On Tuesday’s episode of “The Andrew Klavan Show,” Klavan gives a brief history of the Constitution and why it contains so much wisdom about human nature. Video and partial transcript below:
It’s interesting to remember, for instance, that the Constitution was the Founders’ attempt to replace the Articles of Confederation, the 1781 document that reflected the determination of the original states to preserve their sovereignty and independence. The problem was [that] the Articles of Confederation — the “AOC,” as it was called before that became an insulting term for a bobble-headed dingbat — did not give Congress enough power to hold the states together as a single nation.
So the Founders went back to the drawing board and brought out the Constitution. The states were so wary of giving the federal government even more power that a long debate ensued in which both sides argued for and against the new document. That was how we got The Federalist Papers, which gathered the arguments for the Constitution as made by John Jay and James Madison … and Alexander Hamilton, before he embarked on his legendary career as a rapper.
What is amazing when reading The Federalist Papers — and every American should read The Federalist Papers — is the deep fear the Founders felt about the vagaries of human nature. [They had a] tragic sense of man as a flawed and fallen creature given to power-hungry corruption and greed; [they had] awareness of human history, where freedom rose up rarely and always collapsed into tyranny. They had read their Plato, and their Cicero, and their Shakespeare, and they knew what men were and where they go wrong.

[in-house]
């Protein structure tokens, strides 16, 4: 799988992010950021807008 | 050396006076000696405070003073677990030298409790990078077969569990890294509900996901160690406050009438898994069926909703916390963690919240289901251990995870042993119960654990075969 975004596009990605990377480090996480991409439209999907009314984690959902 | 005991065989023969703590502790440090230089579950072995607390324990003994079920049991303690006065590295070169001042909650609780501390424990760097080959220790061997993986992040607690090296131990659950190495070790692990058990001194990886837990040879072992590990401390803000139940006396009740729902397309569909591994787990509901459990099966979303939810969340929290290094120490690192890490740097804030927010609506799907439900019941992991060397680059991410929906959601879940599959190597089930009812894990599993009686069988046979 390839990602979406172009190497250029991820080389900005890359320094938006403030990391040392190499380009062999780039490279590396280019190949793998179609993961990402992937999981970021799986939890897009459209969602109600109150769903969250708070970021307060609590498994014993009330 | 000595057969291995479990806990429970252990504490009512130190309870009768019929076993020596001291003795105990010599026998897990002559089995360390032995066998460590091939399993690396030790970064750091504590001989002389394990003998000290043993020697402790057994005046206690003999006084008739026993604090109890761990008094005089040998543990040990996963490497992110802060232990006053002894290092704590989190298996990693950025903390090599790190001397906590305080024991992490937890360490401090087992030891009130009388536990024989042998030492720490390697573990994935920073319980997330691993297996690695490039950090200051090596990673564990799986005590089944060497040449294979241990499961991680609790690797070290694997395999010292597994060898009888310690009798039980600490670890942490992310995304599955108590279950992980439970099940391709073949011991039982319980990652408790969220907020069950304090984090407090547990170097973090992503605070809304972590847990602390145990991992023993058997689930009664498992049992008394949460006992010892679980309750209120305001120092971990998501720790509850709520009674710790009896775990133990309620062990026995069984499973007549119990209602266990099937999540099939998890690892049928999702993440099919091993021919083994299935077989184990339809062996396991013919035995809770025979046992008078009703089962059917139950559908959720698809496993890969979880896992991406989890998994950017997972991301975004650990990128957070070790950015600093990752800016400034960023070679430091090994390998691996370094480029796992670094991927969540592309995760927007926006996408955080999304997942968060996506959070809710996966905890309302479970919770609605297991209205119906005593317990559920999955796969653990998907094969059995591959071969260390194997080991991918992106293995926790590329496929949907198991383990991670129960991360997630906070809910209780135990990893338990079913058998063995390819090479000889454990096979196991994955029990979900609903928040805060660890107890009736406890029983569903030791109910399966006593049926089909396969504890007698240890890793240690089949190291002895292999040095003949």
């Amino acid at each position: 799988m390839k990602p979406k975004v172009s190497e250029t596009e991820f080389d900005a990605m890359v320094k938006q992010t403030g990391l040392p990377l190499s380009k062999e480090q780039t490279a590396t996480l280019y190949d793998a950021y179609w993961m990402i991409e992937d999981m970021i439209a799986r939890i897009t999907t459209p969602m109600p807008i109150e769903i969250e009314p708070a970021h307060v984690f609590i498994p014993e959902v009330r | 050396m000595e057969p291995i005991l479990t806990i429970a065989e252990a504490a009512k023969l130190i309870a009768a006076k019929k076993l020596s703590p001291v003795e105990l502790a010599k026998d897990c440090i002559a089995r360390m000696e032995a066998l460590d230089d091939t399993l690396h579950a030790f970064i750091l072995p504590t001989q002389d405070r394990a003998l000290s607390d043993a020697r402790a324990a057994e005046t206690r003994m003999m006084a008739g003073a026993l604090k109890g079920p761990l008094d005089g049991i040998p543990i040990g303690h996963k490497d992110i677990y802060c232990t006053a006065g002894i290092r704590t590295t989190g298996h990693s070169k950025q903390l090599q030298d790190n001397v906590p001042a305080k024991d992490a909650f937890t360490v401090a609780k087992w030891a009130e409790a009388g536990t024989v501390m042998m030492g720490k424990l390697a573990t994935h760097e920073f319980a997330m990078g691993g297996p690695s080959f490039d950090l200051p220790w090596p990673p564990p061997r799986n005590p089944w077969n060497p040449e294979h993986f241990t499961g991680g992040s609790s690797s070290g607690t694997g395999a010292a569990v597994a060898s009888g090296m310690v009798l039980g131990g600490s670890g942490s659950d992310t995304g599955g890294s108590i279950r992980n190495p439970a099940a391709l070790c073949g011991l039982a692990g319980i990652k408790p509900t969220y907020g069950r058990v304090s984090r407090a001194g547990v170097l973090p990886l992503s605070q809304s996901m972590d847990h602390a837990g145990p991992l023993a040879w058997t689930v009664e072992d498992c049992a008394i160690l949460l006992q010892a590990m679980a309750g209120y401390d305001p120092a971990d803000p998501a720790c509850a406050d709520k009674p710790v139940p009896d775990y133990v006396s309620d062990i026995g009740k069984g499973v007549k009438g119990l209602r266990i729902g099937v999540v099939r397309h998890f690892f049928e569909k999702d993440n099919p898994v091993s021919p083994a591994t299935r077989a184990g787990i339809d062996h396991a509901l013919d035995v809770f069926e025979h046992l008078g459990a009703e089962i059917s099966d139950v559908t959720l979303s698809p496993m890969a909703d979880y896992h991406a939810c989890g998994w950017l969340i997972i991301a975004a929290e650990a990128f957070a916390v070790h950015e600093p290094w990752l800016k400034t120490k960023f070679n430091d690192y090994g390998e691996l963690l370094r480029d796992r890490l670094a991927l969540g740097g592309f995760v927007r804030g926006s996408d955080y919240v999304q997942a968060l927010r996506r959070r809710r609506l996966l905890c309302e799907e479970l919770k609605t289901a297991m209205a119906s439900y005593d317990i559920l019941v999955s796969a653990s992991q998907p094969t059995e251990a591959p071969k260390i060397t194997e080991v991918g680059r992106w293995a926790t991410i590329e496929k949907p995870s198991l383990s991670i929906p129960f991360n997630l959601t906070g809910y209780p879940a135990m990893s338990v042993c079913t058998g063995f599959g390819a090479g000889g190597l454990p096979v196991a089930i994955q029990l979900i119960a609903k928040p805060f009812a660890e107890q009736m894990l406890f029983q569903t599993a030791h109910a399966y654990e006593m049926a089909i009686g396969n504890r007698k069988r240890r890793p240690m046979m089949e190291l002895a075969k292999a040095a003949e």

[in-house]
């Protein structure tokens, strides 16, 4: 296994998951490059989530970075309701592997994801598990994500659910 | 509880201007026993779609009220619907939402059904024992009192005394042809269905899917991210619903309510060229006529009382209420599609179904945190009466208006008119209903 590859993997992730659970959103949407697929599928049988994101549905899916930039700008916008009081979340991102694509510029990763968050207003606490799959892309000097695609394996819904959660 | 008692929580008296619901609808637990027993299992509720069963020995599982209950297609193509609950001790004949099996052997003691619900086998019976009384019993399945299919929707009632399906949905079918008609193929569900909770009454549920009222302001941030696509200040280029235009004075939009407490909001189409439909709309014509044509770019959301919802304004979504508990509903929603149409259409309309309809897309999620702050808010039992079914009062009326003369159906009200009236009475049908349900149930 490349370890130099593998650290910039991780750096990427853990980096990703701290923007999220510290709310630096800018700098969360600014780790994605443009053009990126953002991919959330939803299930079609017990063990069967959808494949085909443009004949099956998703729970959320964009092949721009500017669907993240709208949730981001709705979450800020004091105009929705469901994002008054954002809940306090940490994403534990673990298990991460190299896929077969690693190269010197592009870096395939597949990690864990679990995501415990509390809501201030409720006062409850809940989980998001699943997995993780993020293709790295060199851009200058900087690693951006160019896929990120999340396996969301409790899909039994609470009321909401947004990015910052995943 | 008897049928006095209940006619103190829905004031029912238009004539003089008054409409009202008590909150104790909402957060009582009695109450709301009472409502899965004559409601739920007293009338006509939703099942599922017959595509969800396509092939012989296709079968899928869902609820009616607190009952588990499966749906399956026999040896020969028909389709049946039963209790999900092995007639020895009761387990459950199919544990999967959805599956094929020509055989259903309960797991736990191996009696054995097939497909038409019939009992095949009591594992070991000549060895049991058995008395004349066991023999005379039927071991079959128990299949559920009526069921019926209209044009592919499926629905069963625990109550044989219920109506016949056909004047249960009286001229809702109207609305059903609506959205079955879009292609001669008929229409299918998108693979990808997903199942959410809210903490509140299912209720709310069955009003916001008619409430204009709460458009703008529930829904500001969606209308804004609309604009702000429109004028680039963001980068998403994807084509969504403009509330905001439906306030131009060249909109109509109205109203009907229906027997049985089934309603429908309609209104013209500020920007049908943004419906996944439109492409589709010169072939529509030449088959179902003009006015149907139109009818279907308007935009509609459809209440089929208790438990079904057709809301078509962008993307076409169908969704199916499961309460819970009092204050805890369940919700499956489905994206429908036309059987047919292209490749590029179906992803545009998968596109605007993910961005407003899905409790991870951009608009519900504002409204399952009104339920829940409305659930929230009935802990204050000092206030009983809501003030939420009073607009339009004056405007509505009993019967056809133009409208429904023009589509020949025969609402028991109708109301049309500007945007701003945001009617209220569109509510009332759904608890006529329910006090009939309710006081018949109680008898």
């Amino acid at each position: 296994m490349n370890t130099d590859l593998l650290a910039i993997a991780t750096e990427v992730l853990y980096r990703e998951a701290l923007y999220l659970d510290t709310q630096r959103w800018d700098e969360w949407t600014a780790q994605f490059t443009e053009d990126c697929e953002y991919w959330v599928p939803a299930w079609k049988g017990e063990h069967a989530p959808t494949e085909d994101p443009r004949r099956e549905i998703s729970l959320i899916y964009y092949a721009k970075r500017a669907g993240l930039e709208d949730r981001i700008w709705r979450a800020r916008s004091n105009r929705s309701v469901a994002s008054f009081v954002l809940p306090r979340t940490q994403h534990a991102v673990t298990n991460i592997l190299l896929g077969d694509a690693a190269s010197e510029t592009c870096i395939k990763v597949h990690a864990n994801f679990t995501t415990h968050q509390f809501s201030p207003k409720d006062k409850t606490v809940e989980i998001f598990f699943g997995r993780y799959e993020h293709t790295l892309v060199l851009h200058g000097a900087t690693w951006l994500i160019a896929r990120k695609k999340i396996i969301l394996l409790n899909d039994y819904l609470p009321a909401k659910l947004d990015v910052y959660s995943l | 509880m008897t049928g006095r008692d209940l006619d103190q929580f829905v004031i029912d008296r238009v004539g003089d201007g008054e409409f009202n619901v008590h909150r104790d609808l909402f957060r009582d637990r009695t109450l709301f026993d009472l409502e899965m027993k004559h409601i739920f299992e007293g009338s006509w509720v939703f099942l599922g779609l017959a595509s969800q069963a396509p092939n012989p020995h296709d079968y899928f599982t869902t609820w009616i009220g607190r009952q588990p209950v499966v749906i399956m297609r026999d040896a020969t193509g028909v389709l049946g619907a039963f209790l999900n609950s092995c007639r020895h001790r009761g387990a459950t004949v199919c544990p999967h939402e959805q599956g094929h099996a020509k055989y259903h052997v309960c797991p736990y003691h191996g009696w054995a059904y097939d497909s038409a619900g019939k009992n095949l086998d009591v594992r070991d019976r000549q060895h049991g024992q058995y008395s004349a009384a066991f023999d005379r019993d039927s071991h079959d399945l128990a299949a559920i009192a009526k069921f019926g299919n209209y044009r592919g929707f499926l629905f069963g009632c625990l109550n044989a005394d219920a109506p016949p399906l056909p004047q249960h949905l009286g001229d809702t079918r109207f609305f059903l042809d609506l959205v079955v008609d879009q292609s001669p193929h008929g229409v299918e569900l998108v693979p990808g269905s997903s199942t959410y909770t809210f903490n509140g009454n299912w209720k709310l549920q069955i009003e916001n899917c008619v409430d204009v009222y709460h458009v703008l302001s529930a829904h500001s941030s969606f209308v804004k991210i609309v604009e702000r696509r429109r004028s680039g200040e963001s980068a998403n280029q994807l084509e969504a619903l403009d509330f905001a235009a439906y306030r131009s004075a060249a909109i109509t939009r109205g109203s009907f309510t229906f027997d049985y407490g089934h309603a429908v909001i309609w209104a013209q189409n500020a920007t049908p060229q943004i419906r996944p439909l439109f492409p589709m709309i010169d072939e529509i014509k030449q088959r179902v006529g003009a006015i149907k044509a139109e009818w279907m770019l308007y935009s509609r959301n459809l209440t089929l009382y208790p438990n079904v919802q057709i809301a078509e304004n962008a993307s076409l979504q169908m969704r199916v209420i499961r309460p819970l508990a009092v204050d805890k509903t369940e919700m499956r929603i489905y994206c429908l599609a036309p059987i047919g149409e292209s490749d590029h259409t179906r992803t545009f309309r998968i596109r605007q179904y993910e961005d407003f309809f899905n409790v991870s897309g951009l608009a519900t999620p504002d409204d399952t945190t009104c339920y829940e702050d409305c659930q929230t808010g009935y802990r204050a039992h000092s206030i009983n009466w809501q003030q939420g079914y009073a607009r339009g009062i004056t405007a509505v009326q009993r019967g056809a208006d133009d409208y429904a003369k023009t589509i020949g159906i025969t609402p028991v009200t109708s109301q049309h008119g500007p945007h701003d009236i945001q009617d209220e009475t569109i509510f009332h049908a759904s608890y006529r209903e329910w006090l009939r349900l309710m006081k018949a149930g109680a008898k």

As Hamilton rapped, “If men were angels, no government would be necessary. If angels were to govern men, neither external nor internal controls on government would be necessary. In framing a government which is to be administered by men over men, the great difficulty lies in this: You must first enable the government to control the governed, and in the next place oblige it to control itself.”
That quote [from Madison in The Federalist No. 51] is … full of an awareness of how fallen human nature is. So, how to solve this problem, of how to make a government that would control itself, is a riddle. And the Constitution solves that riddle by creating a sort of Rube Goldberg machine, a sort of machine you see in the old board game “Mouse Trap,” where every action would trigger another action that would check and balance the first. That way, ordinary, corrupt, stinky little humankind would be able to govern itself while the machine played one off against another to keep all of them in line.
It’s a great idea, and after it had successfully constrained the government and the people in it for about one hundred years, the frustrated power grabbers began to disassemble it, often through Supreme Court cases that changed the original intent of the Founders’ words. Why did they do it? Because as the poet T.S. Eliot said, “Humankind cannot bear very much reality.”
The Constitution is a constant reminder of what we constantly want to forget. We are fallen creatures. Every single one of us … can only be free through humility, virtue, and the fear of God. When politicians run from the Constitution, those are the self-evident truths they are running from. It’s up to us to stop them. It’s up to us to remember, in the thick of our most heated battles: If we do not play by the rules of the Constitution, we may win the day and lose everything.